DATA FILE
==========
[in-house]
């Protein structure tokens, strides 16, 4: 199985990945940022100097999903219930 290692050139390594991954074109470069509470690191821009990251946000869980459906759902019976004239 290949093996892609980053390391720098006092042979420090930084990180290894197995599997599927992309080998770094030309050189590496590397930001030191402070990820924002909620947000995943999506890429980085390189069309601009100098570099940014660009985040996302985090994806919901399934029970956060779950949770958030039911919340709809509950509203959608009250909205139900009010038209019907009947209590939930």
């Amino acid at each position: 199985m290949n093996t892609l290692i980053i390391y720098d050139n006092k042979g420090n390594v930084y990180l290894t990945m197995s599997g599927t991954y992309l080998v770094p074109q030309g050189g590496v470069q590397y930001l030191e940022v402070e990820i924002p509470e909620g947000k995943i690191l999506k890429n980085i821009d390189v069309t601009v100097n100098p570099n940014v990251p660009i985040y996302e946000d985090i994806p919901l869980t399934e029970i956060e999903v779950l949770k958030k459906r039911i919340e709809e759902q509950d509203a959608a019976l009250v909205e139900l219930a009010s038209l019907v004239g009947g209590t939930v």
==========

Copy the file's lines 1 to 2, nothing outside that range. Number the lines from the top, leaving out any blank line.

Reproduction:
[in-house]
């Protein structure tokens, strides 16, 4: 199985990945940022100097999903219930 290692050139390594991954074109470069509470690191821009990251946000869980459906759902019976004239 290949093996892609980053390391720098006092042979420090930084990180290894197995599997599927992309080998770094030309050189590496590397930001030191402070990820924002909620947000995943999506890429980085390189069309601009100098570099940014660009985040996302985090994806919901399934029970956060779950949770958030039911919340709809509950509203959608009250909205139900009010038209019907009947209590939930």